World War I

Some 100,000 Jewish soldiers fought in the ranks of the German army, approximately 12,000 of whom died on the battlefield

World War I broke out in July 1914 and officially ended on November 11, 1918. Humanity had never seen the horrors of war on such a massive scale, with over forty countries taking part in the war with some 70 million soldiers in action on different fronts throughout the world.

During the war, clashes took place between the most powerful forces in the modern world with the Austro-Hungarian Empire, Germany and the Ottoman Empire (and briefly Italy) on one side, and Britain, France, Russia, and later the United States on the other.

As a result of the war, some 20 million people died and the world’s great empires fell. Czarist Russia was replaced by the communist Soviet Union. The Austro-Hungarian Empire ceased to exist, as a number of new countries emerged in the Balkans in addition to the new Austrian Republic, which wished to unite with Germany – a move prohibited by the victorious Allied Powers. The Ottoman Empire disintegrated and in its stead the New Turkish Republic arose, in addition to a number of other new entities, including the areas of the Mandate in the Middle East. Imperial Germany became the Weimar Republic and lost considerable parts of its territory in the East and West. The great monarchies disappeared, and in many places significant steps were taken towards the adoption of democratic methods of governance.

Jews served on all sides as citizens of the countries in which they lived. German Jews were drafted to the Kaiser’s Army in August 1914, generally with the same enthusiasm as their non-Jewish neighbors.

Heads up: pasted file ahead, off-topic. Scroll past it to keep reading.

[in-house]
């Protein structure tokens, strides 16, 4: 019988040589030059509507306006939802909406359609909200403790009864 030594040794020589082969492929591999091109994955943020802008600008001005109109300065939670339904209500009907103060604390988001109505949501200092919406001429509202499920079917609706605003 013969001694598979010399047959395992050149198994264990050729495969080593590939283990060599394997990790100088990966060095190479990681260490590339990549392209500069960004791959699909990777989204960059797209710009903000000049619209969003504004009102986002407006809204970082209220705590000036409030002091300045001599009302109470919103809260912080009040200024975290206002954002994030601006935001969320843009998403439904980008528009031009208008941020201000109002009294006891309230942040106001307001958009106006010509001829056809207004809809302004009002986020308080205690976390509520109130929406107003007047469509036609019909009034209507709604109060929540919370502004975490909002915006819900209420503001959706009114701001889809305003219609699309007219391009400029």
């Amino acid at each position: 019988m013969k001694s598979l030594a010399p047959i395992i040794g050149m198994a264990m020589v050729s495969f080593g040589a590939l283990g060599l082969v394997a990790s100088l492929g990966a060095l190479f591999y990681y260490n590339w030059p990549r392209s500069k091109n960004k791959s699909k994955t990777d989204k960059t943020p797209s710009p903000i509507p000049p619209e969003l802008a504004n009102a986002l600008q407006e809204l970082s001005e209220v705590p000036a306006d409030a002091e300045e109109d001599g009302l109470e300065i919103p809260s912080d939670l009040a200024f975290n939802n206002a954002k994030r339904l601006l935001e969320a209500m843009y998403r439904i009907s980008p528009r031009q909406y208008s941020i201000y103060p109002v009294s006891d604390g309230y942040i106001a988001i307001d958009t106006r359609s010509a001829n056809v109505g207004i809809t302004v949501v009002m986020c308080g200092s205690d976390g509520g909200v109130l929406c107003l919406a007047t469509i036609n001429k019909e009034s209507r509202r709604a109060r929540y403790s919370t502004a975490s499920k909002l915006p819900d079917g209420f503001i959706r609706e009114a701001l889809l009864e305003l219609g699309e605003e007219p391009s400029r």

Some 100,000 Jewish soldiers fought in the ranks of the German army, approximately 12,000 of whom died on the battlefield. In 1916, anti-Semitic officers, who believed that most of the Jews would attempt to secure safe jobs behind the front lines, demanded a “Jewish census” in order to prove their claim. The results were not published until the end of the war, leaving room for speculation regarding the reasons for such secrecy.

After the war ended, discussion of the topic continued as the reputation of Germany’s Jewish population continued to be slandered. As a result of the anti-Semitic accusations and due to the fact that Jews were not approved to become members in “The Steel Helmet” (Stahlhelm) veterans’ organization, Jewish veterans established their own organization, “The Reich Federation of Jewish Front Soldiers” (Reichsbund jüdischer Frontsoldaten). The “Jewish census” affair made it painfully clear to Jewish soldiers to what extent anti-Semitic sentiment was still deeply rooted among broad segments of the German population. The trend continued in full force and anti-Semitism grew steadily, if somewhat surprisingly, during the years of the democratic Weimar Republic (see Part II of the exhibition).